Digital transformation is high on executives’ agendas for 2018. Many have started the move and are investing millions of dollars in digitizing their operation. They do so in the name of customer convenience, frictionless interactions and the pursuit of delivering an “Amazon-like” customer experience. News flash: Amazon is not profitable and does not care about profitability. Do you have the same privilege of not being profitable?
If your firm, like most others who are not Amazon, still expects to turn a profit, why then are you undertaking digital transformation? The argument that “everyone else is doing it” is not a good enough answer to why you are spending millions in digital. The fact that your consultants told you to go digital: again, not a good answer.
I am not saying you shouldn’t adopt some digital tools for your business. I am saying you need to do it strategically and not as an impulse. Here are several strategic questions for you to consider before going digital.
1. What is the real intention: cost or value? Are you trying to reduce costs or do you seek to add value for customers? If you seek to reduce costs, be ready to reduce prices. Customers are not stupid and will expect that, in exchange for doing all the work, they will get to keep the lion’s share of the margins (remember Amazon margins? You can hardly see them with a magnifying glass). Be ready for the real impact of your digital transformation, not only on your cost structure, but on your profits as well.
“Technology is what we do with it and how we use it. Use it strategically with a customer context, and it will amplify loyalty.”
2. What is the role of the human experience in your new digital experience? Are you planning to replace people, or are you planning to amplify the human experience? This is usually a neglected question. Most companies do not have a holistic view of digital and human experiences. The answer should be “both.” You will need to design for it, as it will not happen by itself. Your employees and customers need to understand how digital fits within the bigger context and what their role is alongside the digital channels.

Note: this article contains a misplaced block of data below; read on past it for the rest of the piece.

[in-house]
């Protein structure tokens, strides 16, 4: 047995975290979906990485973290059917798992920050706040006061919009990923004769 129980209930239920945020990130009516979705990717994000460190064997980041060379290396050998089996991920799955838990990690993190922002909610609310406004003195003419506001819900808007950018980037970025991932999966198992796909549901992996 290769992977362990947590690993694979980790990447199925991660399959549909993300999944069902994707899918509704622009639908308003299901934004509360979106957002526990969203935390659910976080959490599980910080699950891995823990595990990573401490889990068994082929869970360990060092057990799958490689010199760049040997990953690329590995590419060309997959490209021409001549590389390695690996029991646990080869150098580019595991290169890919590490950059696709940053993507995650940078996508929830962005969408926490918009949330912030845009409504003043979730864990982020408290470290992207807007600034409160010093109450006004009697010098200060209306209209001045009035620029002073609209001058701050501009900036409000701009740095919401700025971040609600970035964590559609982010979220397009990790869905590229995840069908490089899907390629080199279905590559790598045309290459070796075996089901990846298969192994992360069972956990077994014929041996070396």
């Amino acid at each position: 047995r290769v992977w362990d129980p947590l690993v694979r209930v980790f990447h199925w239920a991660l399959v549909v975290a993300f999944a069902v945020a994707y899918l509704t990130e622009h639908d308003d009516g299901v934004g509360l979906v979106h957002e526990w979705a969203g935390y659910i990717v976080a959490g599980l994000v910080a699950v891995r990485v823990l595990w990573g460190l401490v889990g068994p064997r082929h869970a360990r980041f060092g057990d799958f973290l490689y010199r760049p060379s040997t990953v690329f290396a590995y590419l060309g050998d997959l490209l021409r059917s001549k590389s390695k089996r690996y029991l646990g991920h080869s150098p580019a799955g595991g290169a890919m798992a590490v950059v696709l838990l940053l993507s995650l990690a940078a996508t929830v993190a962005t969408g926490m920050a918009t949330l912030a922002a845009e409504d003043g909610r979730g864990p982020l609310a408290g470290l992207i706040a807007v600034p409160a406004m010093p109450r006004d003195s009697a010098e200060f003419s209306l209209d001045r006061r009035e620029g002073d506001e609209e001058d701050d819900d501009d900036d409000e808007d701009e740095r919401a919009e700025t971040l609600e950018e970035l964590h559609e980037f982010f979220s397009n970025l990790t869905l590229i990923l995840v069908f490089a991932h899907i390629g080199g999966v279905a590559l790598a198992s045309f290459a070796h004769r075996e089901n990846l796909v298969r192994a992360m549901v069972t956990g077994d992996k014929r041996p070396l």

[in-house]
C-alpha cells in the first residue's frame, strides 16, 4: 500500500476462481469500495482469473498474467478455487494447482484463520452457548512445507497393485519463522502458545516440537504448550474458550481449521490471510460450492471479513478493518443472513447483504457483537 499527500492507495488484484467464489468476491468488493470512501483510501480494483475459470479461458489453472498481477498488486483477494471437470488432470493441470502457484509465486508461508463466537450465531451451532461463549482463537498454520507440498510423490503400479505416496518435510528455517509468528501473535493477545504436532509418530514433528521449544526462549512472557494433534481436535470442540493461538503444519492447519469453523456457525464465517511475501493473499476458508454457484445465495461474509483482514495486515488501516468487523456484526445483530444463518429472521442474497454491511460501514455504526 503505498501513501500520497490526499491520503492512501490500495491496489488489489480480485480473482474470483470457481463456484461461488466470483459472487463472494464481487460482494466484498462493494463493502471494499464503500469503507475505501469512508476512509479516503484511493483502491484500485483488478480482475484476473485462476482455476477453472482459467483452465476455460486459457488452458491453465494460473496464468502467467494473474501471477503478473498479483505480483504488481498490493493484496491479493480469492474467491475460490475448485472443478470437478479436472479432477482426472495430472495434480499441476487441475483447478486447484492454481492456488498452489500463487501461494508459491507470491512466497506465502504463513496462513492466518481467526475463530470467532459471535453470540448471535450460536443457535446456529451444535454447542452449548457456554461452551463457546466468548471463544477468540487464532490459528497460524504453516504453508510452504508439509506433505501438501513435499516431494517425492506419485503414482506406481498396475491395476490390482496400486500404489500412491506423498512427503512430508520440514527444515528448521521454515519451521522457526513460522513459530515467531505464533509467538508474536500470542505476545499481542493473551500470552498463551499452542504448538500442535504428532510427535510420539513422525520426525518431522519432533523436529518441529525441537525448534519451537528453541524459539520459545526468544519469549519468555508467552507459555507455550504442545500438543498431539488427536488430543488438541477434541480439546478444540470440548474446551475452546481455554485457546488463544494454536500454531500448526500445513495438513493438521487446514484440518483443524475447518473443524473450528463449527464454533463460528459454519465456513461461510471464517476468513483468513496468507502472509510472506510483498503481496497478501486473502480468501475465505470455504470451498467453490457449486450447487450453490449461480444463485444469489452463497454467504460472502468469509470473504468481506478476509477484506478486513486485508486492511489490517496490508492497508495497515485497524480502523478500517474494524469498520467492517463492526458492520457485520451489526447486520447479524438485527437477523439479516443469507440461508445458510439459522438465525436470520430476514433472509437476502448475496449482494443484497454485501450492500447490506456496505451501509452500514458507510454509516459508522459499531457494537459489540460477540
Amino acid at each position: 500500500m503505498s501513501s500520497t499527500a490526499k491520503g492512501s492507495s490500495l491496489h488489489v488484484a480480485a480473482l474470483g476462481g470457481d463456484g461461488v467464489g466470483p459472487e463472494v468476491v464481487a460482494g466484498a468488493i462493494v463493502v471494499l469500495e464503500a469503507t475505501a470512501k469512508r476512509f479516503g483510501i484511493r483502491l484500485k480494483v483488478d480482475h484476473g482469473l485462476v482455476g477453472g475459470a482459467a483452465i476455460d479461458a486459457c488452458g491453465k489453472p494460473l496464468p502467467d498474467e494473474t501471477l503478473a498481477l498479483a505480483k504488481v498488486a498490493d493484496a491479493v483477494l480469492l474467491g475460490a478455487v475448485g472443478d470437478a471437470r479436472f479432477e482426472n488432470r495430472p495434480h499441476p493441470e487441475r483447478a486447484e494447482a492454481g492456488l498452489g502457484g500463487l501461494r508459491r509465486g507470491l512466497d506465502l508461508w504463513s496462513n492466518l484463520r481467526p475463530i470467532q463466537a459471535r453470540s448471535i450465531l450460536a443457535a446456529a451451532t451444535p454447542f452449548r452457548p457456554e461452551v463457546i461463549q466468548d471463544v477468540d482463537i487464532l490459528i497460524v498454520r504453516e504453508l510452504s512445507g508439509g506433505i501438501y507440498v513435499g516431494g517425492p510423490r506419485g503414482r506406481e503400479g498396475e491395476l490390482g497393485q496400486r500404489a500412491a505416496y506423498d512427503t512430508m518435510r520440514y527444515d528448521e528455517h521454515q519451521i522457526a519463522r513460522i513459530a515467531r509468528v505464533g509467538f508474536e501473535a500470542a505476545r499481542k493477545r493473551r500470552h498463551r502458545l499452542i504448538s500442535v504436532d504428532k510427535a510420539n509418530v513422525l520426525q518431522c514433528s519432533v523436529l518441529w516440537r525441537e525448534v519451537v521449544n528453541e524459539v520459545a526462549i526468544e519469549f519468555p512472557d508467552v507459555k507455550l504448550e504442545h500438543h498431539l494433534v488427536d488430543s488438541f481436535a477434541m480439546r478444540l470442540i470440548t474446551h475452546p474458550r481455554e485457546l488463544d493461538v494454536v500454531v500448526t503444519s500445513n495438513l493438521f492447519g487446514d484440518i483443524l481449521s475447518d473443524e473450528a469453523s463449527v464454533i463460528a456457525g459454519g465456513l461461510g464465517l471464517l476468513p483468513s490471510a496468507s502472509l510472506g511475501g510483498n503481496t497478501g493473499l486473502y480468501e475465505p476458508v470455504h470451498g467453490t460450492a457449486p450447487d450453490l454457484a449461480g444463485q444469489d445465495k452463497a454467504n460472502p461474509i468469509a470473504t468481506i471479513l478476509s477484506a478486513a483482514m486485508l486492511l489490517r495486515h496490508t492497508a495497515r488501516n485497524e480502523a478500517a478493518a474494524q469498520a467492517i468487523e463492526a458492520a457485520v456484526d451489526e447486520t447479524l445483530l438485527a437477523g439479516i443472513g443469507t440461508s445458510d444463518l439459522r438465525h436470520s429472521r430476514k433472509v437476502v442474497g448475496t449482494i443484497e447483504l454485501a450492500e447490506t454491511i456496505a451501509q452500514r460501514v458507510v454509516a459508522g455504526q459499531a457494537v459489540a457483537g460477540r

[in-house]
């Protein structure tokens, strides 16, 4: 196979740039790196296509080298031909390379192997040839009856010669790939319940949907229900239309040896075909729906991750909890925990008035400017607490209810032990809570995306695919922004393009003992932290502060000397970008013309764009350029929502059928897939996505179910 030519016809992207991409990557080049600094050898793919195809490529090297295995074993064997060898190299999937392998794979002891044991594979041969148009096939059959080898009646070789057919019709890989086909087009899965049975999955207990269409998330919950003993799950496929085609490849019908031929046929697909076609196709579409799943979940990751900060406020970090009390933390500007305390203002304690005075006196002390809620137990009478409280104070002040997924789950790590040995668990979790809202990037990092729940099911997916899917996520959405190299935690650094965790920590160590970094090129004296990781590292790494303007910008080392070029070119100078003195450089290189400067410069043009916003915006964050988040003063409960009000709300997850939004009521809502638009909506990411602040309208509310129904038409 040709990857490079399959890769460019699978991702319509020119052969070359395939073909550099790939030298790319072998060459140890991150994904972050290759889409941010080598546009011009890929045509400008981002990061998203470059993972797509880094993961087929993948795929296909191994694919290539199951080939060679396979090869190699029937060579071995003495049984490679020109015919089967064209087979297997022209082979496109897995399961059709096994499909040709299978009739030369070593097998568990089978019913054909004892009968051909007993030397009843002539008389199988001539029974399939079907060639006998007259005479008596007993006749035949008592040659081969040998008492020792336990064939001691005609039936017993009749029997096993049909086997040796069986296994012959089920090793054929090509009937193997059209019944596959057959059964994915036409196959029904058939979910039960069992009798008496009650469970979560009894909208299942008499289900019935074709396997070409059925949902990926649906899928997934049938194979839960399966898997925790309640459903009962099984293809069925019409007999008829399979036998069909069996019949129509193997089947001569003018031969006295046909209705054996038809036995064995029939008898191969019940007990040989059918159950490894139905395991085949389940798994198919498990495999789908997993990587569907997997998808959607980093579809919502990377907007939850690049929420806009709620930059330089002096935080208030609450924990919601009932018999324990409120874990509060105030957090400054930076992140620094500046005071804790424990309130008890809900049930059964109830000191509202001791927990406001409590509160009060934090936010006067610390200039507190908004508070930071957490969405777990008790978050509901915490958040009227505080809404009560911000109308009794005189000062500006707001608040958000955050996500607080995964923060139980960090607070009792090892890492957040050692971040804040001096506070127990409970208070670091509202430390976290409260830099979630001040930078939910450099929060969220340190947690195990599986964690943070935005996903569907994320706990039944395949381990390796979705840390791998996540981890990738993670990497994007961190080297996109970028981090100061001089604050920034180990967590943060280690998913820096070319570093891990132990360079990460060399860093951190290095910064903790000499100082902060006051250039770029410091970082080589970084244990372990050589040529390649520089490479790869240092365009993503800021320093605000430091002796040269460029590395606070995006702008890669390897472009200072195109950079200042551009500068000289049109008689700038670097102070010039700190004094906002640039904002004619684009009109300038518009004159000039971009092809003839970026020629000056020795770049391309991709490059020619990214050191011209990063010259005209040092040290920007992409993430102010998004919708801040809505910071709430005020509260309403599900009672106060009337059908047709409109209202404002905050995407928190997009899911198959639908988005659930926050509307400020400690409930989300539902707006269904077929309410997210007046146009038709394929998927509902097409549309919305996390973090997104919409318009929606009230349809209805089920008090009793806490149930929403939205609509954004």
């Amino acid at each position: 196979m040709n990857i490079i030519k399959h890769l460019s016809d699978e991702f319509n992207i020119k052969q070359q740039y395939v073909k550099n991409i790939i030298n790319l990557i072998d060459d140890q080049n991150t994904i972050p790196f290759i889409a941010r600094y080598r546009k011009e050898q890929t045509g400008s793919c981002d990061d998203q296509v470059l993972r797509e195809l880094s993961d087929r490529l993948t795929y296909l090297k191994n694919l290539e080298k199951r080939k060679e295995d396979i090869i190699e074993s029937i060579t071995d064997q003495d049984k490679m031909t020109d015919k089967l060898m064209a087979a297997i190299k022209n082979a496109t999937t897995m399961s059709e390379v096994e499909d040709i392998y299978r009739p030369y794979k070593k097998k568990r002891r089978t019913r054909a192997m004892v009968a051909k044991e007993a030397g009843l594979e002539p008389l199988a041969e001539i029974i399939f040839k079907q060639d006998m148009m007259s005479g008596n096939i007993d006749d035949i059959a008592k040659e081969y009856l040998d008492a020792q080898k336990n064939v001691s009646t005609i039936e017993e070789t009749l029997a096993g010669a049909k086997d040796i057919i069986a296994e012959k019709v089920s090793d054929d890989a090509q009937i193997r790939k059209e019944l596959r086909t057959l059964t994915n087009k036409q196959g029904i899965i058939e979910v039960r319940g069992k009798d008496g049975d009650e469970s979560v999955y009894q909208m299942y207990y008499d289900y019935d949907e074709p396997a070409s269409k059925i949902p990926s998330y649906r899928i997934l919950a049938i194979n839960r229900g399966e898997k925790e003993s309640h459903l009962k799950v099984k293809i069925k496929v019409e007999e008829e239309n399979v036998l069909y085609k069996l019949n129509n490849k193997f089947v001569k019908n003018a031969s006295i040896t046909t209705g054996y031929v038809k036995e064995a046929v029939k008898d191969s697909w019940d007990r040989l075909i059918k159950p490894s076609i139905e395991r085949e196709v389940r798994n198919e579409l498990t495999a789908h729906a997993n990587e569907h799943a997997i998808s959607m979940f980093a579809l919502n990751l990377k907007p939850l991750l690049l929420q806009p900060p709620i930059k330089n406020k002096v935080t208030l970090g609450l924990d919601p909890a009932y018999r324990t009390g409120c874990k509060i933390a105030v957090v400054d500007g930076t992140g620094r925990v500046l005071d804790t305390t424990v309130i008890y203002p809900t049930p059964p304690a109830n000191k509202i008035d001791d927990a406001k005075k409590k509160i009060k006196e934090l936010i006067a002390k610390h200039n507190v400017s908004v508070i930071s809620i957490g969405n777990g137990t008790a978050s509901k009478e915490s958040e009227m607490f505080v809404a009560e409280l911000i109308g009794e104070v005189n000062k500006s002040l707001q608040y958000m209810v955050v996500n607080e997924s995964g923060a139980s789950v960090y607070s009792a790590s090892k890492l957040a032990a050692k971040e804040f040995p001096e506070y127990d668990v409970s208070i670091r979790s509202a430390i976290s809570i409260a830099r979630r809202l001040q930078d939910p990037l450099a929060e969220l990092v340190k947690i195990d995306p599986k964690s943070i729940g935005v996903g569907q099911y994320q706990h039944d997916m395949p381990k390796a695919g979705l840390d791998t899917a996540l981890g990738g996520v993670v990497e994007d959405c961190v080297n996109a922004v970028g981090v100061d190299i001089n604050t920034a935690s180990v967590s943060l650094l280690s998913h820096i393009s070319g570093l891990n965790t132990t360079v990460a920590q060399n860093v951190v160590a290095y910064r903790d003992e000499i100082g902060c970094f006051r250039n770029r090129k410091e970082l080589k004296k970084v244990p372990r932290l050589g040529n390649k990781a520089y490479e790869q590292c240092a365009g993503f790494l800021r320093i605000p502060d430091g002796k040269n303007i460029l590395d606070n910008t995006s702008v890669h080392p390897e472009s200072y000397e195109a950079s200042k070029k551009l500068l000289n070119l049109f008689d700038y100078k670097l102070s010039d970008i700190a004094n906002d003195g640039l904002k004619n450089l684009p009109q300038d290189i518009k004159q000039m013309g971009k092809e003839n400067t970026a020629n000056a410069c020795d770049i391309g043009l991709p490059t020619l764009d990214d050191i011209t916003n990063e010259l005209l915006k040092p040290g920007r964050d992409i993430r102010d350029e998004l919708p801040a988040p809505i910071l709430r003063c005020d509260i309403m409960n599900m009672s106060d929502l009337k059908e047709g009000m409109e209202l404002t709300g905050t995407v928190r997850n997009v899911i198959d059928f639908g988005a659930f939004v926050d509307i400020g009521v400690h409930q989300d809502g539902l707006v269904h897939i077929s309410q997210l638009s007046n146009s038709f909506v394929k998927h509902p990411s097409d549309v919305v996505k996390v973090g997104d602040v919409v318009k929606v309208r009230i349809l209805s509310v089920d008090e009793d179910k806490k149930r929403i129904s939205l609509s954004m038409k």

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3. What do your customers think about digital? Do all your customers share that view? Catch yourself next time you are saying “this is the future and what millennials want” (your consultants really got to you.) Our client work has uncovered that digital channels may erode the value customers place on brands leading to reduced brand loyalty. Find out what will create value to your customers in the context of them adapting to your new digital platform.
4. What differentiates your business? If all organizations transform their business to become digital, will you become just like your competitors? If so, what is your next strategic differentiation? What is your next innovation? What are the reasons customers will come to you and not to your smallest competitor who also has an app? This question should not be ignored as it goes to the core of your business and customer relationships.
Digital transformation without clear answers to the above questions is nothing short of self commoditization. You risk driving your business to a place where customers fail to see the value you deliver and have no reason to prefer your brand, pay premium price, advocate to others or come back for more. Digital is a technology, a tool. And as a smart client once told me, “even a fool with a tool is just a fool.” Let us not make the same mistake again that many made in the past, believing that technology will save our businesses. Technology is what we do with it and how we use it. Use it strategically with a customer context, and it will amplify loyalty. Rush into it without any strategic planning and find yourself poorer in both budget and profits.